A good rule of thumb is: Before you buy it, date it, or hire it, Google it. There was a time when finding background information on a person or a business was a skill reserved for private investigators and police. Today, virtually anyone can find incredibly detailed facts about you, your past, your business, and your private life with almost no effort or expense.
Your online reputation is out there for everyone to see, and with the near-permanance that the Internet brings, it’s more important than ever to take steps to control your rep. If you’re not privy to what they’re saying about you online, you’re putting your business in danger.
Online reputation can make or break a business.
Discover what’s out there before someone else does.
Benjamin Franklin said, “It takes many good deeds to build a good reputation, and only one bad one to lose it.”
People judge other people by the company they keep; therefore, people are naturally choosy about with whom they do business. If your online reputation is bad, your business will suffer because potential clients, customers, and partners will know that even though they may want to pair up with you, if they do, they’ll be guilty by association.
You must protect your online rep for when people check you out online before doing business with you, which they’re sure to do.
First thing’s first. Before you get started discovering and dealing with any negativity directed toward you online, get the world’s preeminent search engine working for you in the background. Google Alerts do exactly that – it sets up a system by which Google alerts you to any item that appears online that contains the word or phrase you entered. It’s easy. Enter a phrase – put it in quotes if you want those words in exactly that order – and then hit “set alert”.
Alerts lets you establish multiple phrases at once. Start with your name, the name of your business, and the name of your Web site.
This one seems obvious, but keep reading. You’ve probably already Googled your name and your business’s name, and that’s a good start. But your online trail isn’t limited to the name you use in real life.
Don’t let your online history come back to haunt you.
If you’ve ever signed up for a message board, a forum, an online group, a fantasy football league – anything – you’ve probably used a log-on or screen name that wasn’t your own. This was likely often your email address, and if it wasn’t, it was probably the screen name you use for everything else.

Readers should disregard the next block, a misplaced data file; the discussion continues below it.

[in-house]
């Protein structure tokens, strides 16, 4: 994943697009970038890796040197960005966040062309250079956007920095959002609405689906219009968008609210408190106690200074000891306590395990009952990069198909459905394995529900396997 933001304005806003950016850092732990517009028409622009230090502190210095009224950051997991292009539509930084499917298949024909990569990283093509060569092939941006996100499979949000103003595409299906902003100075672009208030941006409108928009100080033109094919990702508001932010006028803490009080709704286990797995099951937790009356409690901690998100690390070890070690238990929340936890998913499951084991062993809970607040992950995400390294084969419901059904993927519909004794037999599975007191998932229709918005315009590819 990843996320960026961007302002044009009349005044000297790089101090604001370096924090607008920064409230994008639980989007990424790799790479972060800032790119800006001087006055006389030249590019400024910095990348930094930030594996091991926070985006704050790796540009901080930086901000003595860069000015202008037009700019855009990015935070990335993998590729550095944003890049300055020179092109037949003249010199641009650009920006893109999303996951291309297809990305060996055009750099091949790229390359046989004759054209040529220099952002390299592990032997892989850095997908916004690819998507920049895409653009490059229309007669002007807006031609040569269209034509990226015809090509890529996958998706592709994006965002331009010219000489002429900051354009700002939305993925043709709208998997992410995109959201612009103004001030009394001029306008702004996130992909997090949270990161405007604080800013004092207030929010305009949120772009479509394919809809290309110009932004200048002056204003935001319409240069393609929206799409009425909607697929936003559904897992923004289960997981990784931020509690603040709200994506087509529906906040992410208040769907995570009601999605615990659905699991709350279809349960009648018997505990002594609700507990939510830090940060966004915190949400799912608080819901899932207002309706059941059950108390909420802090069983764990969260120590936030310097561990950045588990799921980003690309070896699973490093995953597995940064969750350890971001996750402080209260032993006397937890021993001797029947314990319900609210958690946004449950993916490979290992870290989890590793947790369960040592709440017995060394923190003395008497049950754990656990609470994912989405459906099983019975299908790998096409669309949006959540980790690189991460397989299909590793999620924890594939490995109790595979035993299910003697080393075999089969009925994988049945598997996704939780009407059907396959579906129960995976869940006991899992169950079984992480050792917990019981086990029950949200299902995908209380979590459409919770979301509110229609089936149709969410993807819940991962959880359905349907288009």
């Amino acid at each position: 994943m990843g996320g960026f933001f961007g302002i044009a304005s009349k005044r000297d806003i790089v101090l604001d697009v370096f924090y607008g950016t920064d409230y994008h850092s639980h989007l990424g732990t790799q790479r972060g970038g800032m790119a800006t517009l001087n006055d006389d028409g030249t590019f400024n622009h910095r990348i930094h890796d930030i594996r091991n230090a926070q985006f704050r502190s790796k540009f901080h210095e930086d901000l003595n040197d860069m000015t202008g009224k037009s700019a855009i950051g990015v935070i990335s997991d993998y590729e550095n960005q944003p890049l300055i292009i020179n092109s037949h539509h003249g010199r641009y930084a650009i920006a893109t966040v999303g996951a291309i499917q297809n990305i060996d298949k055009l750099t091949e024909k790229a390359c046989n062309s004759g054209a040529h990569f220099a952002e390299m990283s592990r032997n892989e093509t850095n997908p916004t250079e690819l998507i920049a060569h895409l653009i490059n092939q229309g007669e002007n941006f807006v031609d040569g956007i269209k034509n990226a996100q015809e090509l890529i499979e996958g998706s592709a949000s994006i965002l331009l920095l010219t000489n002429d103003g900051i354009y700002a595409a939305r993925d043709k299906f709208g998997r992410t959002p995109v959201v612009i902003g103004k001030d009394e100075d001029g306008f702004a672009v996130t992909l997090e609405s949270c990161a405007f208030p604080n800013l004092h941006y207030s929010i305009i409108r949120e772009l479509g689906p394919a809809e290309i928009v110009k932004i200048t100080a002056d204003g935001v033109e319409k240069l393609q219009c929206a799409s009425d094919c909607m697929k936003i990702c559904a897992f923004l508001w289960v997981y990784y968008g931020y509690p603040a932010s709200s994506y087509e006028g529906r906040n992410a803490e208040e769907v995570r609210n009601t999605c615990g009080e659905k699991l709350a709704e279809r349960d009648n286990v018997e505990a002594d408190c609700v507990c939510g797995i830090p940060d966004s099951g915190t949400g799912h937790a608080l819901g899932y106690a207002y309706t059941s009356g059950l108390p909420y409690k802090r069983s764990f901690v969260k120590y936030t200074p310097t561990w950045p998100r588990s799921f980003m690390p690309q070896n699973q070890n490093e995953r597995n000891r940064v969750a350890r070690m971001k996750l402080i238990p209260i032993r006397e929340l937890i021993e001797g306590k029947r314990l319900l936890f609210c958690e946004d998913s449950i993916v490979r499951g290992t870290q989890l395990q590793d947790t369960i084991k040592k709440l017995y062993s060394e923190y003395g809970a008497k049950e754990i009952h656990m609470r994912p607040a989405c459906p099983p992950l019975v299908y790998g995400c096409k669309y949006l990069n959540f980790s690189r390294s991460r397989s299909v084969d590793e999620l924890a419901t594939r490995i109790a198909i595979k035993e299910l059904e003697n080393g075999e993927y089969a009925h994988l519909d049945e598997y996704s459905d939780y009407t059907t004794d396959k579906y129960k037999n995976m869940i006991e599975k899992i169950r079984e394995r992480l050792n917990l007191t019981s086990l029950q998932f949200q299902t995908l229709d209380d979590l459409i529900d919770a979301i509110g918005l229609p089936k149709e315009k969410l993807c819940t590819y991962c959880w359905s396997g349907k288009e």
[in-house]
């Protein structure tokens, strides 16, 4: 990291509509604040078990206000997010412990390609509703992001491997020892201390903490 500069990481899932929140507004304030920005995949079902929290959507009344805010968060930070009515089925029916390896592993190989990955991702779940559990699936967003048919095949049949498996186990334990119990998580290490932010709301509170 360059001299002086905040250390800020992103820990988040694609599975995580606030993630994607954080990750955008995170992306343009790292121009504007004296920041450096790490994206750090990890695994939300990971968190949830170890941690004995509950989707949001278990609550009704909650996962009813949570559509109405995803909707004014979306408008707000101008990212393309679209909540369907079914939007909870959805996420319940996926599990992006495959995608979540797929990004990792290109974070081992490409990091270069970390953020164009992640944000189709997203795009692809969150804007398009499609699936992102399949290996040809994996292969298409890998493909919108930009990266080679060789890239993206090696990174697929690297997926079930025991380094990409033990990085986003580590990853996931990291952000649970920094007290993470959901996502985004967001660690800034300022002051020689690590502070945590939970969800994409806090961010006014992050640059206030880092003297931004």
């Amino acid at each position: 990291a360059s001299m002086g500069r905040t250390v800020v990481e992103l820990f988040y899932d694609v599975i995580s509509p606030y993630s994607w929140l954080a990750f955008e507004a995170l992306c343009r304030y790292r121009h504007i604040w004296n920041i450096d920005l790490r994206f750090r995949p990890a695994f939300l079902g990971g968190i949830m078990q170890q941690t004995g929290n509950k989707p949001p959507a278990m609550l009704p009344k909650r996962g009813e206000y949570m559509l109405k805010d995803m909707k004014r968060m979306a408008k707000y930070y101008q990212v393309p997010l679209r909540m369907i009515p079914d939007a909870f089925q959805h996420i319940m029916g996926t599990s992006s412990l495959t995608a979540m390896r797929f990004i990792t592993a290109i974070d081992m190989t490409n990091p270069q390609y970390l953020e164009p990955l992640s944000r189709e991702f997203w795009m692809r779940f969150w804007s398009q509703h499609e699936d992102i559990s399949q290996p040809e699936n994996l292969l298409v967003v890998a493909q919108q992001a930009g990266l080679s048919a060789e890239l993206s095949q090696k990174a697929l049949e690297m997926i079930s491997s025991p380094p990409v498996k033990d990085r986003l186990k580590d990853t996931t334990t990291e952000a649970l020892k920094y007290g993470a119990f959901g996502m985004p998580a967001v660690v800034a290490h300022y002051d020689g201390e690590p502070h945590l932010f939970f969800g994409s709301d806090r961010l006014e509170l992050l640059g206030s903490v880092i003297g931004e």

Google your email address and any screen names you may have used and see what you find. If there’s still a remnant of that message board you ranted on about your political beliefs when you were 20 years old, maybe it’s time to delete that account.
The Social Media Pitfall
Facebook and Twitter are without question the number-one warehouse of things online that you wish weren’t online. And in most cases, you have no one to blame but the man in the mirror.
Facebook is fairly easy to deal with. Go on right now, click on that gear icon in the upper right-hand corner, and click on “Privacy settings.” In the section labeled “Who can see my stuff?”, click on “Limit Past Posts” next to “Limit the audience for posts you’ve shared with friends of friends or Public?” Select “Friends” instead of “Public.” By taking this action, everything you’ve ever posted on Facebook is visible only to your friends – including that picture of you doing a keg-stand in college and the expletive-filled rant you posted in the middle of the night about the Miami Heat when you were drinking. Next, go to “Review all your posts and things you’re tagged in” and make sure no one else has put something up that you wouldn’t want out there.
Twitter is a little harder. It pretty much entails going through each Tweet one by one and weeding out anything incriminating or embarrassing.
Build a Wall
In the future, separate your personal life and business on social media. They don’t need to overlap, and you shouldn’t let them. It’s good for both your business and your online reputation.
Create a Facebook page for your professional enterprises separate from the one you use to post pictures of your kid eating spaghetti. Create a separate Twitter account altogether for your business. When you tell clients to follow you on Twitter, you don’t want them to find your feed only to have it clouded with personal posts.
Be vigilant about monitoring and protecting
your online reputation.
This is the digital age. Your online reputation is your actual reputation.
The Internet is a powerful tool that has forever changed the way business is done.
It’s also dark, deep, and unforgiving when it comes to past transgressions. It is imperative that you know what’s out there and that you’re doing something to correct it.
Set up alerts, use common sense when it comes to social media, and understand that if you’re doing business, people are going to be looking. Make sure you’re in control of what they find.